Meta sued for tap-dancing around Apple’s new app privacy rules
from private theater department
Last year, Apple received wide coverage about how the company was making privacy easier for its customers by introducing a new, simple opt-out button for users as part of an iOS 14.5 update.
commercialization of Apple and Press articles highly publicized on Application Tracking Transparency system, which allegedly gave consumers control over apps that could collect and monetize user data or track user behavior across the internet. Advertisers (including Facebook) cried like a disappointed toddler at Christmasgiven the obvious fact that giving users more control over data collection and monetization means less money for them.
But we also noted how Apple’s changes were a bit over the top. About a year ago, researchers started noticing that Apple’s opt-out system really only blocked app makers from accessing one piece of data: your phone’s identifier for advertisers, or IDFA. There were plenty of ways for companies to ignore Apple’s changes and track users anyway, so they quickly got to work doing just that.
This includes Meta. Apple security researcher Felix Krause discovered that Facebook was circumventing Apple’s system by directing any link a user clicks in the Facebook app to a new in-app browser window, where Meta has been able to inject code, modify external websites and track user behavior online… without the consent or knowledge of the user.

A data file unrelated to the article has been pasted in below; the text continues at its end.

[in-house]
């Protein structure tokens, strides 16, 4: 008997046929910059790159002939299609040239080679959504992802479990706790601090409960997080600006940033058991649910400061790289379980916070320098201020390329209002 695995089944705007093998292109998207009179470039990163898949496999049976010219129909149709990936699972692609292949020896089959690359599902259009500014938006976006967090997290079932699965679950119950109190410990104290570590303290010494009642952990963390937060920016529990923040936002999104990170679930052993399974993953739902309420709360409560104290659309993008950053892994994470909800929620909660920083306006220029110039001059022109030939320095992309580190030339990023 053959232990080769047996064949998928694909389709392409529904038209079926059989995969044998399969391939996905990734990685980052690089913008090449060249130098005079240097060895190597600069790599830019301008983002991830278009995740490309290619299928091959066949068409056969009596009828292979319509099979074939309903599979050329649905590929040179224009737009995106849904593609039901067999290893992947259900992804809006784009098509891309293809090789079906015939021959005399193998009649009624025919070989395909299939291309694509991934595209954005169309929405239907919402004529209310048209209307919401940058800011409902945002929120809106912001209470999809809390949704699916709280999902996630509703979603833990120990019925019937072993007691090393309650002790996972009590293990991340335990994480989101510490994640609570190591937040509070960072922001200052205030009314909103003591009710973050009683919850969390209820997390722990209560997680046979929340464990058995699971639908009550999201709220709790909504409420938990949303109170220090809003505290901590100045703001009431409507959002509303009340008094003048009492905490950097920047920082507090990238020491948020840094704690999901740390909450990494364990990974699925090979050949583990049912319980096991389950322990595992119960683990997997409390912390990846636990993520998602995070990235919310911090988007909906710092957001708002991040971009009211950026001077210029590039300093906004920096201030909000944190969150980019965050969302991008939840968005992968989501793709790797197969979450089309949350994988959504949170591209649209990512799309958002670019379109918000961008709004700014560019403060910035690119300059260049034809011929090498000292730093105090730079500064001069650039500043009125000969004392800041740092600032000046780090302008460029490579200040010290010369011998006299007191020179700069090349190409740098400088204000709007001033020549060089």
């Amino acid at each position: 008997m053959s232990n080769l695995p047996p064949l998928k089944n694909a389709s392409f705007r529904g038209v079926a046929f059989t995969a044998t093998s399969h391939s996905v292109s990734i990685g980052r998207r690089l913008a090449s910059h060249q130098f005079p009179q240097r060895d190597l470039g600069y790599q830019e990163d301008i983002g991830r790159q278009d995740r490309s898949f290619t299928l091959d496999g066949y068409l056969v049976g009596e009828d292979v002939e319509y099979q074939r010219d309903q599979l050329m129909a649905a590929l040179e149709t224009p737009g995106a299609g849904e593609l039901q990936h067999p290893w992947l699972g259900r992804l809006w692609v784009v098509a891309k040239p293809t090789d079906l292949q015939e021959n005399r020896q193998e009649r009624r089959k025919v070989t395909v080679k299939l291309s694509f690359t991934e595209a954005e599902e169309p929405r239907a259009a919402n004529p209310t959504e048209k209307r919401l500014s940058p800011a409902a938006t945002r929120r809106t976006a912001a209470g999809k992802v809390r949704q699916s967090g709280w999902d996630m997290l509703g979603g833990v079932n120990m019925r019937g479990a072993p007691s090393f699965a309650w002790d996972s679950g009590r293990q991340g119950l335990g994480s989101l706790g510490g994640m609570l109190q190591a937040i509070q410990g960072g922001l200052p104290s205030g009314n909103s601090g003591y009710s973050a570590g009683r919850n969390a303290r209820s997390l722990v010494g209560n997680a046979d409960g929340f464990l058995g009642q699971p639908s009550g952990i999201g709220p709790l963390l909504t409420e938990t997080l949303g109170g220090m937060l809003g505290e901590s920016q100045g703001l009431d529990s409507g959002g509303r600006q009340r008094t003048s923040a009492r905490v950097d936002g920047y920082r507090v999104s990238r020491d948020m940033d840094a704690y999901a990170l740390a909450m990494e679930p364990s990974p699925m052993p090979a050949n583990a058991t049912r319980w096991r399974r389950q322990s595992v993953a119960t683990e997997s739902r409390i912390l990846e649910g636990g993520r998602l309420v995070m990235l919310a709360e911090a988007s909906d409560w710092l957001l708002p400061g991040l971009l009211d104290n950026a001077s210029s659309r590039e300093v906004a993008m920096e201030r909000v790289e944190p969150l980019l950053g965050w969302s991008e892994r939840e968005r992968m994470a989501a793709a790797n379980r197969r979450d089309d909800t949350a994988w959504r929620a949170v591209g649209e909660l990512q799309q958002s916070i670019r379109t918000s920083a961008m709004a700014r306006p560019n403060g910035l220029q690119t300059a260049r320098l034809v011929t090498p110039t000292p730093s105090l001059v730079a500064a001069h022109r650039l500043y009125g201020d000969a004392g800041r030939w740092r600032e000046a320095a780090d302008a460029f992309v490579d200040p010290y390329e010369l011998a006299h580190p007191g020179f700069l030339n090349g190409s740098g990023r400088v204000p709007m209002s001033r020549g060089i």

As a result, Meta now faces of them different class action lawsuits accusing him of violating state and federal privacy laws, including the Wiretap Act, California Invasion of Privacy Act (CIPA), and California Breach unfair competition law. Both lawsuits cite Krause’s research, noting that it “revealed that Meta injects code into third-party websites, a practice that allows Meta to track users and intercept data that would otherwise not be available to it. “.
Admittedly, this is the same company that was busted for offering users a “privacy-protecting VPN” that turned out to be little more than glorified spyware that tracked user behavior when they were going on other platforms. Meta repeatedly complained about Apple’s opt-in changes, saying they were already costing the company. $10 billion in revenue per year.
But they’re lucky Apple (or the market in general) didn’t push things further. Keep in mind that Apple’s privacy changes, while important, are vastly overstated for branding purposes. Many app creators simply tap danced around the restrictions for a while, often without any pain by Apple months after being contacted by reporters.
Filed Under: adtech, app tracking transparency, ios, privacy, security, monitoring, tracking
Companies: Apple, Meta